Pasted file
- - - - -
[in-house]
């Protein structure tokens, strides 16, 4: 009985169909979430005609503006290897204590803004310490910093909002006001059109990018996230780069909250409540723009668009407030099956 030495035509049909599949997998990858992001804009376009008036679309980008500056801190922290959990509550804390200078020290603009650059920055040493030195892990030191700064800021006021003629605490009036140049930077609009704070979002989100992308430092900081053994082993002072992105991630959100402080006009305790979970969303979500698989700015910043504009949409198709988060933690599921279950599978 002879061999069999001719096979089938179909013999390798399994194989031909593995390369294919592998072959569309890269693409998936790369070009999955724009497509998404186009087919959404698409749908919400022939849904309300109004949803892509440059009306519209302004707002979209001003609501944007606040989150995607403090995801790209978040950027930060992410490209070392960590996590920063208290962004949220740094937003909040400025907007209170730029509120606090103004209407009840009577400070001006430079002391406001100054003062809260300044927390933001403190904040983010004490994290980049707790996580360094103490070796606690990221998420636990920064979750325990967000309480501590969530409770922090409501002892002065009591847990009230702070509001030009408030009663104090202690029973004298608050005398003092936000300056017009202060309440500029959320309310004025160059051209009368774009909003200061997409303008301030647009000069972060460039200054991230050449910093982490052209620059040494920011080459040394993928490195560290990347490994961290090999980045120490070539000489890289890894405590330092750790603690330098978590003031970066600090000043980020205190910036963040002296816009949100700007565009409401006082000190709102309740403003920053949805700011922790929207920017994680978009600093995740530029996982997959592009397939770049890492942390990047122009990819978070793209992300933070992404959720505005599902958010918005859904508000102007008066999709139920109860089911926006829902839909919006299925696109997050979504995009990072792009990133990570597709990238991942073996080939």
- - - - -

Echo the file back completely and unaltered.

[in-house]
């Protein structure tokens, strides 16, 4: 009985169909979430005609503006290897204590803004310490910093909002006001059109990018996230780069909250409540723009668009407030099956 030495035509049909599949997998990858992001804009376009008036679309980008500056801190922290959990509550804390200078020290603009650059920055040493030195892990030191700064800021006021003629605490009036140049930077609009704070979002989100992308430092900081053994082993002072992105991630959100402080006009305790979970969303979500698989700015910043504009949409198709988060933690599921279950599978 002879061999069999001719096979089938179909013999390798399994194989031909593995390369294919592998072959569309890269693409998936790369070009999955724009497509998404186009087919959404698409749908919400022939849904309300109004949803892509440059009306519209302004707002979209001003609501944007606040989150995607403090995801790209978040950027930060992410490209070392960590996590920063208290962004949220740094937003909040400025907007209170730029509120606090103004209407009840009577400070001006430079002391406001100054003062809260300044927390933001403190904040983010004490994290980049707790996580360094103490070796606690990221998420636990920064979750325990967000309480501590969530409770922090409501002892002065009591847990009230702070509001030009408030009663104090202690029973004298608050005398003092936000300056017009202060309440500029959320309310004025160059051209009368774009909003200061997409303008301030647009000069972060460039200054991230050449910093982490052209620059040494920011080459040394993928490195560290990347490994961290090999980045120490070539000489890289890894405590330092750790603690330098978590003031970066600090000043980020205190910036963040002296816009949100700007565009409401006082000190709102309740403003920053949805700011922790929207920017994680978009600093995740530029996982997959592009397939770049890492942390990047122009990819978070793209992300933070992404959720505005599902958010918005859904508000102007008066999709139920109860089911926006829902839909919006299925696109997050979504995009990072792009990133990570597709990238991942073996080939």